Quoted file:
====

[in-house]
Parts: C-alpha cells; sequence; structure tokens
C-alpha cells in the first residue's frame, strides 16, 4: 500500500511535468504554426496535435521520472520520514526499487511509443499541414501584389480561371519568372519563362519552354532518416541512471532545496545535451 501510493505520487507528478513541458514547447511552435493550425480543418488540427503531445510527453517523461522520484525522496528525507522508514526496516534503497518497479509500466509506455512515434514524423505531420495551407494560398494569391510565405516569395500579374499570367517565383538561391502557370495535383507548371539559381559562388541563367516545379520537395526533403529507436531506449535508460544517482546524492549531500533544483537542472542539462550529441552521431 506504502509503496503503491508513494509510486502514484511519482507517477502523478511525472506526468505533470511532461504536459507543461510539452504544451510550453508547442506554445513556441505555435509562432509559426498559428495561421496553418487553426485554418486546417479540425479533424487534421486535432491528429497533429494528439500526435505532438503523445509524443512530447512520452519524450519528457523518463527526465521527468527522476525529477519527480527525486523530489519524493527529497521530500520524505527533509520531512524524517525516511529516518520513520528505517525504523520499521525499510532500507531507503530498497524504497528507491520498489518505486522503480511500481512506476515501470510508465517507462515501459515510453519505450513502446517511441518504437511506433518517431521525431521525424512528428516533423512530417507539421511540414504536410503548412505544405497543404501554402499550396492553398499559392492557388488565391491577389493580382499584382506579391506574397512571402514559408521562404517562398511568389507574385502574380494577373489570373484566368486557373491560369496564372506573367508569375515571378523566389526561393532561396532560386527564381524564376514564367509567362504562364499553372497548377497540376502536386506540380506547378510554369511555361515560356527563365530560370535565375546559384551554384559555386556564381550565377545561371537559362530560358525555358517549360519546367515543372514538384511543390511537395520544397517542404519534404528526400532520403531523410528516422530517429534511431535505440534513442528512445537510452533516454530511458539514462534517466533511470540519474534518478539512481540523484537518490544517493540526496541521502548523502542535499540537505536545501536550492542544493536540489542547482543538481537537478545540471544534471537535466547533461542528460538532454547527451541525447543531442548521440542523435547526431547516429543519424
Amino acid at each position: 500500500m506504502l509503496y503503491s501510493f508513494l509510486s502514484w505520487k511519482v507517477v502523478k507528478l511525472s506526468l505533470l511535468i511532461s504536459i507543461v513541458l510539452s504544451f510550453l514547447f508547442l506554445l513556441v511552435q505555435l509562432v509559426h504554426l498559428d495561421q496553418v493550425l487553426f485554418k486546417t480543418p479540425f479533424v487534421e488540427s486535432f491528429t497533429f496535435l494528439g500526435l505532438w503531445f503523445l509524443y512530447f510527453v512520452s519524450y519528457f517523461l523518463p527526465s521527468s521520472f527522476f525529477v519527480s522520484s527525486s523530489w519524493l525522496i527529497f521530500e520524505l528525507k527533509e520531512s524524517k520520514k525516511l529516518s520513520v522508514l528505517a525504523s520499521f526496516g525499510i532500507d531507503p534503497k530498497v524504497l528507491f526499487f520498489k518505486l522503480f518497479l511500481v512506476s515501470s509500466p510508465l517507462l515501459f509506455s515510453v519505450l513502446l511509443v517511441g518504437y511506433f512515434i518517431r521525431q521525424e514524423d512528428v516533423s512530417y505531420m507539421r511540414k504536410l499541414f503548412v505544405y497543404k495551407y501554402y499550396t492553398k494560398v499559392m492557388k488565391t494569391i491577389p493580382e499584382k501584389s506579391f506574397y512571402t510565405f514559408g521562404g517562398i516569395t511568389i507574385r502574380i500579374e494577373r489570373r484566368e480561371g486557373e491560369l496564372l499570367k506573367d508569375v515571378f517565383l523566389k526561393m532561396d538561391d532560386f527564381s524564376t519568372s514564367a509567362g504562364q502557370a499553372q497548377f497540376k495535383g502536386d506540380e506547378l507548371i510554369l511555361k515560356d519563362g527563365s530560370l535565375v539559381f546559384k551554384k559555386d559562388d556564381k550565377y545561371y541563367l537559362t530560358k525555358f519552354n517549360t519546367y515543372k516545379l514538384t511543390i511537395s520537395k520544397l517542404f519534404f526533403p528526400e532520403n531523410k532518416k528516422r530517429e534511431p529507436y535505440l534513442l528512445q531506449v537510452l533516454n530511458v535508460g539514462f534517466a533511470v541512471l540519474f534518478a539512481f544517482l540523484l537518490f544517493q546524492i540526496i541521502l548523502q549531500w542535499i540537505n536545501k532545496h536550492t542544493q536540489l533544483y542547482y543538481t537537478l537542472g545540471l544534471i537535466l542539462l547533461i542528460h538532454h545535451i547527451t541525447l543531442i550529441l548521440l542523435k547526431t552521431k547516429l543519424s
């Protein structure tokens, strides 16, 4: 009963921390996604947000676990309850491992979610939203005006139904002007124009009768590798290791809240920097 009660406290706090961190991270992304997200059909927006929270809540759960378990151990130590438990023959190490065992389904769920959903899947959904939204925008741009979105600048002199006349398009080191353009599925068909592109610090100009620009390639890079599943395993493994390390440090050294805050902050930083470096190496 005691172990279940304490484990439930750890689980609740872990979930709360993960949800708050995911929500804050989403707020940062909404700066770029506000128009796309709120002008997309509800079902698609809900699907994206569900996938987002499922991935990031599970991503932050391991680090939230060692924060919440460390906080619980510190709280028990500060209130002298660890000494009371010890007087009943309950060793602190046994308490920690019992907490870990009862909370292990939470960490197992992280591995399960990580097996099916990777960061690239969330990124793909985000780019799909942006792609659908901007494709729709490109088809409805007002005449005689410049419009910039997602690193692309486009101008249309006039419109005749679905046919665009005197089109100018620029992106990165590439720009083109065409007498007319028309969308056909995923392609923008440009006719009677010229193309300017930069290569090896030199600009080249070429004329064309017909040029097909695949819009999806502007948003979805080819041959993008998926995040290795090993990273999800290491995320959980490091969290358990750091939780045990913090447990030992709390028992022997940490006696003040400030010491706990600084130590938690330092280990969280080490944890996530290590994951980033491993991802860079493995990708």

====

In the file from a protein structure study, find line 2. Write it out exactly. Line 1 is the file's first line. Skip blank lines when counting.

Parts: C-alpha cells; sequence; structure tokens